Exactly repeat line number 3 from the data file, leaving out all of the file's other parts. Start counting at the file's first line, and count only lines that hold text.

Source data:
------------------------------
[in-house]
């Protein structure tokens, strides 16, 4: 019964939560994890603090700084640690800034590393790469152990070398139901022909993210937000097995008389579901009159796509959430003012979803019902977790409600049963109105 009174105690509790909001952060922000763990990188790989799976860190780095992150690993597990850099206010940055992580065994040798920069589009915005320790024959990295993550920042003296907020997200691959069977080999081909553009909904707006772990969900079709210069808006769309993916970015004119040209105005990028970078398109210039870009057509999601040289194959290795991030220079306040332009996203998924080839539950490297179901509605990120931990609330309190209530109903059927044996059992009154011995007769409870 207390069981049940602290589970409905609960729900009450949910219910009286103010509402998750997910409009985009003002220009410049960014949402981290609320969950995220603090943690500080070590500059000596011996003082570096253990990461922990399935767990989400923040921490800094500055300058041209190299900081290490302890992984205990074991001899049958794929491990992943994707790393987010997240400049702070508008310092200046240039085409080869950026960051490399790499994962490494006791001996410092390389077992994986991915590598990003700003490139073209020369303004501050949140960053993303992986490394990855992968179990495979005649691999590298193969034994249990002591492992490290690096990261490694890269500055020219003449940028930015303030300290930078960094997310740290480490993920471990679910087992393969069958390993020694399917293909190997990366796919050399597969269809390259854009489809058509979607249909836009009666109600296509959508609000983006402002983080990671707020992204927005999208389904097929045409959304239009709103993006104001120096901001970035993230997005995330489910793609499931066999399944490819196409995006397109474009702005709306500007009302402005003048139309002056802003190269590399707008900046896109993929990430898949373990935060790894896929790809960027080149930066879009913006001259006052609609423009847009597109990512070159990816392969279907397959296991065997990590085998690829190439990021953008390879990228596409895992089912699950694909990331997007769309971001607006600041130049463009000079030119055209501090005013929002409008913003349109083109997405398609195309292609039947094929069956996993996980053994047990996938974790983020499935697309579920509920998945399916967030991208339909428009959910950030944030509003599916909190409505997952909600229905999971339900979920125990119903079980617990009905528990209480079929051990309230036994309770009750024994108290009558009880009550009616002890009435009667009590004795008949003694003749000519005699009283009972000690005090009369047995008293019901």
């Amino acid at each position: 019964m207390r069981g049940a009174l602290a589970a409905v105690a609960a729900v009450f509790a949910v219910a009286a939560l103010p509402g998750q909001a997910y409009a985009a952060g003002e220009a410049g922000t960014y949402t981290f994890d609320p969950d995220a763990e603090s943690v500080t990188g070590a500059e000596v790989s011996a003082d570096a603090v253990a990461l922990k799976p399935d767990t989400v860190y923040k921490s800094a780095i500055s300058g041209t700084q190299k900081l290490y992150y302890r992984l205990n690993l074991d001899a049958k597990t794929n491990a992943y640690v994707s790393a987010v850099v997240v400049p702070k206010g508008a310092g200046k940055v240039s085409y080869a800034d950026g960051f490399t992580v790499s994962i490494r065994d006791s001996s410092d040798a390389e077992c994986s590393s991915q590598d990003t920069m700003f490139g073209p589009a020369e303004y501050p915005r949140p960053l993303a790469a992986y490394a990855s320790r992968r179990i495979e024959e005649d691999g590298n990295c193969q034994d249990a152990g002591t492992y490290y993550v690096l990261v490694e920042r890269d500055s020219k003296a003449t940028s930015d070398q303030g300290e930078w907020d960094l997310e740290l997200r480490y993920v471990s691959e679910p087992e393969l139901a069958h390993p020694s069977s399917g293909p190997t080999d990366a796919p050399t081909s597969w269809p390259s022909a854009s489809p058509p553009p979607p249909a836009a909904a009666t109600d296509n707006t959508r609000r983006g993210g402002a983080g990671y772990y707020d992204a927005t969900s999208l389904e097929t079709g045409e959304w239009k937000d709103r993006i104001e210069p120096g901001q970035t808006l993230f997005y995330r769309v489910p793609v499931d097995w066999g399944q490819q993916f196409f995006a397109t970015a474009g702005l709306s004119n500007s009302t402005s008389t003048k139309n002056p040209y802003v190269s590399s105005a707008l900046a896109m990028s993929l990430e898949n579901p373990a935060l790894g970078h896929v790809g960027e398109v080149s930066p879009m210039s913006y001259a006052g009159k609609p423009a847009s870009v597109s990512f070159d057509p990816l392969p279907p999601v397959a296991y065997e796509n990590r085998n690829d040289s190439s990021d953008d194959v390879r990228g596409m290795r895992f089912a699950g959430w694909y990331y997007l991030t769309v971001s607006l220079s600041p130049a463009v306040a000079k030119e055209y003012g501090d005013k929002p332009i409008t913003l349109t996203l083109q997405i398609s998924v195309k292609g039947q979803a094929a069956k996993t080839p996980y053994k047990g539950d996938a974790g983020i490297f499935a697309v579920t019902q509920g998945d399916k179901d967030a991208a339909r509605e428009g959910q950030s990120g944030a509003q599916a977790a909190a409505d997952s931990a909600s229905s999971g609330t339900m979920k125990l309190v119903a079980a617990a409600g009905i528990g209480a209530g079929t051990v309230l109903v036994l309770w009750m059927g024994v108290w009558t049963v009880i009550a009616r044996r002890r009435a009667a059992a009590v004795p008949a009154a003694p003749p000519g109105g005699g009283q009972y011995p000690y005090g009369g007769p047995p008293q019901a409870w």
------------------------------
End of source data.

């Amino acid at each position: 019964m207390r069981g049940a009174l602290a589970a409905v105690a609960a729900v009450f509790a949910v219910a009286a939560l103010p509402g998750q909001a997910y409009a985009a952060g003002e220009a410049g922000t960014y949402t981290f994890d609320p969950d995220a763990e603090s943690v500080t990188g070590a500059e000596v790989s011996a003082d570096a603090v253990a990461l922990k799976p399935d767990t989400v860190y923040k921490s800094a780095i500055s300058g041209t700084q190299k900081l290490y992150y302890r992984l205990n690993l074991d001899a049958k597990t794929n491990a992943y640690v994707s790393a987010v850099v997240v400049p702070k206010g508008a310092g200046k940055v240039s085409y080869a800034d950026g960051f490399t992580v790499s994962i490494r065994d006791s001996s410092d040798a390389e077992c994986s590393s991915q590598d990003t920069m700003f490139g073209p589009a020369e303004y501050p915005r949140p960053l993303a790469a992986y490394a990855s320790r992968r179990i495979e024959e005649d691999g590298n990295c193969q034994d249990a152990g002591t492992y490290y993550v690096l990261v490694e920042r890269d500055s020219k003296a003449t940028s930015d070398q303030g300290e930078w907020d960094l997310e740290l997200r480490y993920v471990s691959e679910p087992e393969l139901a069958h390993p020694s069977s399917g293909p190997t080999d990366a796919p050399t081909s597969w269809p390259s022909a854009s489809p058509p553009p979607p249909a836009a909904a009666t109600d296509n707006t959508r609000r983006g993210g402002a983080g990671y772990y707020d992204a927005t969900s999208l389904e097929t079709g045409e959304w239009k937000d709103r993006i104001e210069p120096g901001q970035t808006l993230f997005y995330r769309v489910p793609v499931d097995w066999g399944q490819q993916f196409f995006a397109t970015a474009g702005l709306s004119n500007s009302t402005s008389t003048k139309n002056p040209y802003v190269s590399s105005a707008l900046a896109m990028s993929l990430e898949n579901p373990a935060l790894g970078h896929v790809g960027e398109v080149s930066p879009m210039s913006y001259a006052g009159k609609p423009a847009s870009v597109s990512f070159d057509p990816l392969p279907p999601v397959a296991y065997e796509n990590r085998n690829d040289s190439s990021d953008d194959v390879r990228g596409m290795r895992f089912a699950g959430w694909y990331y997007l991030t769309v971001s607006l220079s600041p130049a463009v306040a000079k030119e055209y003012g501090d005013k929002p332009i409008t913003l349109t996203l083109q997405i398609s998924v195309k292609g039947q979803a094929a069956k996993t080839p996980y053994k047990g539950d996938a974790g983020i490297f499935a697309v579920t019902q509920g998945d399916k179901d967030a991208a339909r509605e428009g959910q950030s990120g944030a509003q599916a977790a909190a409505d997952s931990a909600s229905s999971g609330t339900m979920k125990l309190v119903a079980a617990a409600g009905i528990g209480a209530g079929t051990v309230l109903v036994l309770w009750m059927g024994v108290w009558t049963v009880i009550a009616r044996r002890r009435a009667a059992a009590v004795p008949a009154a003694p003749p000519g109105g005699g009283q009972y011995p000690y005090g009369g007769p047995p008293q019901a409870w």